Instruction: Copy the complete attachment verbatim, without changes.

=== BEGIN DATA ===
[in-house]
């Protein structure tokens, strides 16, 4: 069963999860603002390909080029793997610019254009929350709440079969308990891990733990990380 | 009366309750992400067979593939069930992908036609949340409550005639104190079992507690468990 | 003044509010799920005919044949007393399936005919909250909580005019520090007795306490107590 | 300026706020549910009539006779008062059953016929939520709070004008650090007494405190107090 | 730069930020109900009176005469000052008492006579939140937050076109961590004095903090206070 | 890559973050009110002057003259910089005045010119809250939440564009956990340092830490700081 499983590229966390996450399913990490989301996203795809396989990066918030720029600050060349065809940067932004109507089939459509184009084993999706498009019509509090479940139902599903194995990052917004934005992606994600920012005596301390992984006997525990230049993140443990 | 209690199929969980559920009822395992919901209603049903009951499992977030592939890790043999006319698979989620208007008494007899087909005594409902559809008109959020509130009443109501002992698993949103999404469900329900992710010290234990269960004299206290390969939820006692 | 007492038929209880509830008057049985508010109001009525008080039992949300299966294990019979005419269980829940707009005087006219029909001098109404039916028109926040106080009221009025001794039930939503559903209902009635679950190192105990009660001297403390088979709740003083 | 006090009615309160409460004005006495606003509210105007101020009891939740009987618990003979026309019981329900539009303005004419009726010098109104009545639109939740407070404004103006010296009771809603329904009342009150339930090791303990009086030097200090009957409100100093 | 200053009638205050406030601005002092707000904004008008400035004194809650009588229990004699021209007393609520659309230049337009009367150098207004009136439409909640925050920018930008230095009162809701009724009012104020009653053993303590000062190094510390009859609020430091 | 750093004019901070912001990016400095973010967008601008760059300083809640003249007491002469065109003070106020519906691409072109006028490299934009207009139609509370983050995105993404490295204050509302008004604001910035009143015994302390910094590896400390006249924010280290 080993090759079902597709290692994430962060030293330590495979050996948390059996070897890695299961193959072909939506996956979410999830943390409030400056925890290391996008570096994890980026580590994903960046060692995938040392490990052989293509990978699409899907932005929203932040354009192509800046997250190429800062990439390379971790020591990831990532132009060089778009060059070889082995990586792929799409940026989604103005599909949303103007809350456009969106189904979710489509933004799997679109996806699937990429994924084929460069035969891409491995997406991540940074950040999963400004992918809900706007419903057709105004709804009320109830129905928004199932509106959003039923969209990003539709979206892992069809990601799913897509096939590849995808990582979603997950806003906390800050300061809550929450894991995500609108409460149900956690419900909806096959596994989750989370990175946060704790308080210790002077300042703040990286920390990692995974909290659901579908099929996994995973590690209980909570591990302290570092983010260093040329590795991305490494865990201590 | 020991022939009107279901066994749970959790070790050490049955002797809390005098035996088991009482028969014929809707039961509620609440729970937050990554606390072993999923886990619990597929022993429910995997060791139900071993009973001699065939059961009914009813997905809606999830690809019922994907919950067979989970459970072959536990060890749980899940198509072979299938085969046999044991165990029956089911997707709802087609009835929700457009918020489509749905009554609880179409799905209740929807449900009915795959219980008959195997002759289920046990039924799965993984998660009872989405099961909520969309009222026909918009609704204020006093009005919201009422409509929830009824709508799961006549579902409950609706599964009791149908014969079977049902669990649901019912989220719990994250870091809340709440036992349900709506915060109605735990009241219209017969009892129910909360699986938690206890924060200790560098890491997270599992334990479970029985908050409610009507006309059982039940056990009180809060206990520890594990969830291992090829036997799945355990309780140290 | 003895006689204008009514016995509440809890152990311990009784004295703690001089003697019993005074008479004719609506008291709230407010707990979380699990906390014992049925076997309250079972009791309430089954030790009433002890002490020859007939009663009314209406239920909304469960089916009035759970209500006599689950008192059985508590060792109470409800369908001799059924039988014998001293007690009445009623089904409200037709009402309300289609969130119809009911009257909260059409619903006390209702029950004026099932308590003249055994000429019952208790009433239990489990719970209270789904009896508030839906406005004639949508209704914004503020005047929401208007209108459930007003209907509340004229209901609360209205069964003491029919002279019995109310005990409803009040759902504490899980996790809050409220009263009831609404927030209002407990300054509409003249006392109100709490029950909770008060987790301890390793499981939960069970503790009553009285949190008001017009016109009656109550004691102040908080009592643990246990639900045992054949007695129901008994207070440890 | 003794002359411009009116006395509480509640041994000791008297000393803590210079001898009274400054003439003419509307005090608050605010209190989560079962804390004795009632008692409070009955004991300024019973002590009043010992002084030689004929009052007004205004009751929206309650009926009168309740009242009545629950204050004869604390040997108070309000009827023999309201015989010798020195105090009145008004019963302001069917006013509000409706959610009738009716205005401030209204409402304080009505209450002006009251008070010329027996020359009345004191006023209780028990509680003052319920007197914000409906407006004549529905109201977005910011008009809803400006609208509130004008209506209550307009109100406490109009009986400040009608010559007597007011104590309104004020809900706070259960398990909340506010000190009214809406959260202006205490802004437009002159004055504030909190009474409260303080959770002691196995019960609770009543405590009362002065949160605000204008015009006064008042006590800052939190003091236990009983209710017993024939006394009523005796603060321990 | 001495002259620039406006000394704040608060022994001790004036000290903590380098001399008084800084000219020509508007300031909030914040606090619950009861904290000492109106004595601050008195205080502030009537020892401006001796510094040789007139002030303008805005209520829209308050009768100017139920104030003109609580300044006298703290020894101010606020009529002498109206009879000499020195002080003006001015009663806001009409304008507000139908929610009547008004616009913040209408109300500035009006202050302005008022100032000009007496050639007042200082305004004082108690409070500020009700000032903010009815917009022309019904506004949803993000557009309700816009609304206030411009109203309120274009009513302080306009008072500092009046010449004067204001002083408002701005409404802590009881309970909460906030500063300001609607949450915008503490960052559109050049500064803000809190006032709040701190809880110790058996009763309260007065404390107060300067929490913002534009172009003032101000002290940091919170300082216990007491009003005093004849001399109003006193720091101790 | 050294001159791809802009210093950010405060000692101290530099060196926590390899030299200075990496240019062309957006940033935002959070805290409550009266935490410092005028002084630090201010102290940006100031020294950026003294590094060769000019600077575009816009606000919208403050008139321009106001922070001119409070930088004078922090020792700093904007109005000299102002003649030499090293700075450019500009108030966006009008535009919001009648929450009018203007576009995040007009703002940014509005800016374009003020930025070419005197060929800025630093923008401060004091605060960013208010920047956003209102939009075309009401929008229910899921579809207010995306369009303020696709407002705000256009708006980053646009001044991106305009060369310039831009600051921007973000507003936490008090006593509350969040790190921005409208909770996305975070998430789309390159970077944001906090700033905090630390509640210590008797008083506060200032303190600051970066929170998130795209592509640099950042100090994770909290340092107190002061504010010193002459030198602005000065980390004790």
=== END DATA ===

[in-house]
């Protein structure tokens, strides 16, 4: 069963999860603002390909080029793997610019254009929350709440079969308990891990733990990380 | 009366309750992400067979593939069930992908036609949340409550005639104190079992507690468990 | 003044509010799920005919044949007393399936005919909250909580005019520090007795306490107590 | 300026706020549910009539006779008062059953016929939520709070004008650090007494405190107090 | 730069930020109900009176005469000052008492006579939140937050076109961590004095903090206070 | 890559973050009110002057003259910089005045010119809250939440564009956990340092830490700081 499983590229966390996450399913990490989301996203795809396989990066918030720029600050060349065809940067932004109507089939459509184009084993999706498009019509509090479940139902599903194995990052917004934005992606994600920012005596301390992984006997525990230049993140443990 | 209690199929969980559920009822395992919901209603049903009951499992977030592939890790043999006319698979989620208007008494007899087909005594409902559809008109959020509130009443109501002992698993949103999404469900329900992710010290234990269960004299206290390969939820006692 | 007492038929209880509830008057049985508010109001009525008080039992949300299966294990019979005419269980829940707009005087006219029909001098109404039916028109926040106080009221009025001794039930939503559903209902009635679950190192105990009660001297403390088979709740003083 | 006090009615309160409460004005006495606003509210105007101020009891939740009987618990003979026309019981329900539009303005004419009726010098109104009545639109939740407070404004103006010296009771809603329904009342009150339930090791303990009086030097200090009957409100100093 | 200053009638205050406030601005002092707000904004008008400035004194809650009588229990004699021209007393609520659309230049337009009367150098207004009136439409909640925050920018930008230095009162809701009724009012104020009653053993303590000062190094510390009859609020430091 | 750093004019901070912001990016400095973010967008601008760059300083809640003249007491002469065109003070106020519906691409072109006028490299934009207009139609509370983050995105993404490295204050509302008004604001910035009143015994302390910094590896400390006249924010280290 080993090759079902597709290692994430962060030293330590495979050996948390059996070897890695299961193959072909939506996956979410999830943390409030400056925890290391996008570096994890980026580590994903960046060692995938040392490990052989293509990978699409899907932005929203932040354009192509800046997250190429800062990439390379971790020591990831990532132009060089778009060059070889082995990586792929799409940026989604103005599909949303103007809350456009969106189904979710489509933004799997679109996806699937990429994924084929460069035969891409491995997406991540940074950040999963400004992918809900706007419903057709105004709804009320109830129905928004199932509106959003039923969209990003539709979206892992069809990601799913897509096939590849995808990582979603997950806003906390800050300061809550929450894991995500609108409460149900956690419900909806096959596994989750989370990175946060704790308080210790002077300042703040990286920390990692995974909290659901579908099929996994995973590690209980909570591990302290570092983010260093040329590795991305490494865990201590 | 020991022939009107279901066994749970959790070790050490049955002797809390005098035996088991009482028969014929809707039961509620609440729970937050990554606390072993999923886990619990597929022993429910995997060791139900071993009973001699065939059961009914009813997905809606999830690809019922994907919950067979989970459970072959536990060890749980899940198509072979299938085969046999044991165990029956089911997707709802087609009835929700457009918020489509749905009554609880179409799905209740929807449900009915795959219980008959195997002759289920046990039924799965993984998660009872989405099961909520969309009222026909918009609704204020006093009005919201009422409509929830009824709508799961006549579902409950609706599964009791149908014969079977049902669990649901019912989220719990994250870091809340709440036992349900709506915060109605735990009241219209017969009892129910909360699986938690206890924060200790560098890491997270599992334990479970029985908050409610009507006309059982039940056990009180809060206990520890594990969830291992090829036997799945355990309780140290 | 003895006689204008009514016995509440809890152990311990009784004295703690001089003697019993005074008479004719609506008291709230407010707990979380699990906390014992049925076997309250079972009791309430089954030790009433002890002490020859007939009663009314209406239920909304469960089916009035759970209500006599689950008192059985508590060792109470409800369908001799059924039988014998001293007690009445009623089904409200037709009402309300289609969130119809009911009257909260059409619903006390209702029950004026099932308590003249055994000429019952208790009433239990489990719970209270789904009896508030839906406005004639949508209704914004503020005047929401208007209108459930007003209907509340004229209901609360209205069964003491029919002279019995109310005990409803009040759902504490899980996790809050409220009263009831609404927030209002407990300054509409003249006392109100709490029950909770008060987790301890390793499981939960069970503790009553009285949190008001017009016109009656109550004691102040908080009592643990246990639900045992054949007695129901008994207070440890 | 003794002359411009009116006395509480509640041994000791008297000393803590210079001898009274400054003439003419509307005090608050605010209190989560079962804390004795009632008692409070009955004991300024019973002590009043010992002084030689004929009052007004205004009751929206309650009926009168309740009242009545629950204050004869604390040997108070309000009827023999309201015989010798020195105090009145008004019963302001069917006013509000409706959610009738009716205005401030209204409402304080009505209450002006009251008070010329027996020359009345004191006023209780028990509680003052319920007197914000409906407006004549529905109201977005910011008009809803400006609208509130004008209506209550307009109100406490109009009986400040009608010559007597007011104590309104004020809900706070259960398990909340506010000190009214809406959260202006205490802004437009002159004055504030909190009474409260303080959770002691196995019960609770009543405590009362002065949160605000204008015009006064008042006590800052939190003091236990009983209710017993024939006394009523005796603060321990 | 001495002259620039406006000394704040608060022994001790004036000290903590380098001399008084800084000219020509508007300031909030914040606090619950009861904290000492109106004595601050008195205080502030009537020892401006001796510094040789007139002030303008805005209520829209308050009768100017139920104030003109609580300044006298703290020894101010606020009529002498109206009879000499020195002080003006001015009663806001009409304008507000139908929610009547008004616009913040209408109300500035009006202050302005008022100032000009007496050639007042200082305004004082108690409070500020009700000032903010009815917009022309019904506004949803993000557009309700816009609304206030411009109203309120274009009513302080306009008072500092009046010449004067204001002083408002701005409404802590009881309970909460906030500063300001609607949450915008503490960052559109050049500064803000809190006032709040701190809880110790058996009763309260007065404390107060300067929490913002534009172009003032101000002290940091919170300082216990007491009003005093004849001399109003006193720091101790 | 050294001159791809802009210093950010405060000692101290530099060196926590390899030299200075990496240019062309957006940033935002959070805290409550009266935490410092005028002084630090201010102290940006100031020294950026003294590094060769000019600077575009816009606000919208403050008139321009106001922070001119409070930088004078922090020792700093904007109005000299102002003649030499090293700075450019500009108030966006009008535009919001009648929450009018203007576009995040007009703002940014509005800016374009003020930025070419005197060929800025630093923008401060004091605060960013208010920047956003209102939009075309009401929008229910899921579809207010995306369009303020696709407002705000256009708006980053646009001044991106305009060369310039831009600051921007973000507003936490008090006593509350969040790190921005409208909770996305975070998430789309390159970077944001906090700033905090630390509640210590008797008083506060200032303190600051970066929170998130795209592509640099950042100090994770909290340092107190002061504010010193002459030198602005000065980390004790």